afford a telling comparison with De Niros later landscapes. But if he did paint landscapes in Provincetown, they have been lost (perhaps in the 1949 studio fire that consumed much of his early work).

and compositions impossible to compile in the studio, concerned as they are with foregroundmidground-background relationships that allow for startling scalar incongruities. Landscapes also allowed De Niro a relatively

breathtakingly stark abstractions. His massing of color areas and his almost offhand rendition of houses, barns, and other buildings with a couple of outlining strokes and repeated short strokes for windows approach the unadorned simplicities of childrens drawings. Somehow, De Niros almost hieroglyphic stylizations convey structure, space, and atmosphere with a full range of idiomatic inflection, as if dreamt and impressed upon memory, rather than drawn. Is it that thick brush De Niro wielded that turns what is essentially drawing with paint into a rich, nuanced visual experience? Is it his palette, at once sweet and acid like a faceful of grapefruit juice? Is it the game he plays between whats described and whats omitted? Is it the paint itself, slashed and worried into a frothy torrent? Or is it his eye, alighting upon just the right combination of things out there by the shore or along the street or in the woods? In the hands of a sophisticated visual thinker like De Niro, of course, all of the above conspire to create remarkable paintings of the landscape, the kind that inspire awe and envy among painters and the most delicious consternation among viewers. Such paintings are not supposed to work so well; but they do. They are lessons in succinctness and inimitable exercises in visual wit.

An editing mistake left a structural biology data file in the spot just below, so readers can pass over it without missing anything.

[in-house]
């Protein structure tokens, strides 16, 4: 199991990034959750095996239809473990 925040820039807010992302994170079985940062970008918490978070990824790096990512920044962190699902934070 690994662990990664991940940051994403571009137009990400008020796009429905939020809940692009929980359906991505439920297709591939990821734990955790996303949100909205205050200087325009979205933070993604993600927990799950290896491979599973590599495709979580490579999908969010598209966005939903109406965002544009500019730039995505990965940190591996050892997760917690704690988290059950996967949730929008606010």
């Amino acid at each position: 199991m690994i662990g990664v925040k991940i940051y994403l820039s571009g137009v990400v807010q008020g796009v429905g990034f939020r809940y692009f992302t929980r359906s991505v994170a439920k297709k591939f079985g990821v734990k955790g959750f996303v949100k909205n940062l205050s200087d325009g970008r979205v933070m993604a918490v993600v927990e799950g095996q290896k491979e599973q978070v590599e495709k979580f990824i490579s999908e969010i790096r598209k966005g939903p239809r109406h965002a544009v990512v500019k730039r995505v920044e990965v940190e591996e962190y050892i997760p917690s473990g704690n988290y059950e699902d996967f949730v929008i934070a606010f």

The first time the mature De Niro turned to the landscape was during his first extended absence from New York, in the early 1960s. He had moved to Paris, later repairing to several small villages in the Pyrenees. His notebooks and letters to friends indicate he began drawing en plein air while in the French capital, but that he began painting the outside when he moved south. Im writing poems again and have done pastels of the landscape as I did at Gravigny, De Niro wrote to Dick Brewer in 1962. Here its a little easier to work outside as there arent the gaping children etc., so Ill probably do more oils of the surroundings than I did when I was near Paris